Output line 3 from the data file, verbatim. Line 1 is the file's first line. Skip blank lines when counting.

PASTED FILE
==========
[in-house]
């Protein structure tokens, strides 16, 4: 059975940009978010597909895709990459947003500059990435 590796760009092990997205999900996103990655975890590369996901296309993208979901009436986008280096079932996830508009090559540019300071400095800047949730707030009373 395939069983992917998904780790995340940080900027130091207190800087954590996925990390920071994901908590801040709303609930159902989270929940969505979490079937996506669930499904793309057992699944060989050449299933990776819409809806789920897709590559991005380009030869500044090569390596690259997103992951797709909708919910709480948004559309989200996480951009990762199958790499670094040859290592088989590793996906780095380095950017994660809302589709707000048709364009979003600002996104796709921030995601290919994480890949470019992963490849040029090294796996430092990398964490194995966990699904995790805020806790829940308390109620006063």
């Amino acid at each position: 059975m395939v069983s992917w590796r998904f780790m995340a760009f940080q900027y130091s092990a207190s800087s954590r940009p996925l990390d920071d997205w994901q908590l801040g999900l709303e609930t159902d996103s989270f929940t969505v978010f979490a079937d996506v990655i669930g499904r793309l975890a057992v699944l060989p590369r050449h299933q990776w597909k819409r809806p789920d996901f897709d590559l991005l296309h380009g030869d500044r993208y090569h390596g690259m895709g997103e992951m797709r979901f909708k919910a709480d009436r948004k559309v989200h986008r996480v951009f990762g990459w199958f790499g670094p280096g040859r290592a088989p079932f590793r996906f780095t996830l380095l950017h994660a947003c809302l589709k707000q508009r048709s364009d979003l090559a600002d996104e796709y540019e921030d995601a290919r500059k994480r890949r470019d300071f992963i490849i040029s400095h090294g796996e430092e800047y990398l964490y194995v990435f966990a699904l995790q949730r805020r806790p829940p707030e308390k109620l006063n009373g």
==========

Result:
């Amino acid at each position: 059975m395939v069983s992917w590796r998904f780790m995340a760009f940080q900027y130091s092990a207190s800087s954590r940009p996925l990390d920071d997205w994901q908590l801040g999900l709303e609930t159902d996103s989270f929940t969505v978010f979490a079937d996506v990655i669930g499904r793309l975890a057992v699944l060989p590369r050449h299933q990776w597909k819409r809806p789920d996901f897709d590559l991005l296309h380009g030869d500044r993208y090569h390596g690259m895709g997103e992951m797709r979901f909708k919910a709480d009436r948004k559309v989200h986008r996480v951009f990762g990459w199958f790499g670094p280096g040859r290592a088989p079932f590793r996906f780095t996830l380095l950017h994660a947003c809302l589709k707000q508009r048709s364009d979003l090559a600002d996104e796709y540019e921030d995601a290919r500059k994480r890949r470019d300071f992963i490849i040029s400095h090294g796996e430092e800047y990398l964490y194995v990435f966990a699904l995790q949730r805020r806790p829940p707030e308390k109620l006063n009373g």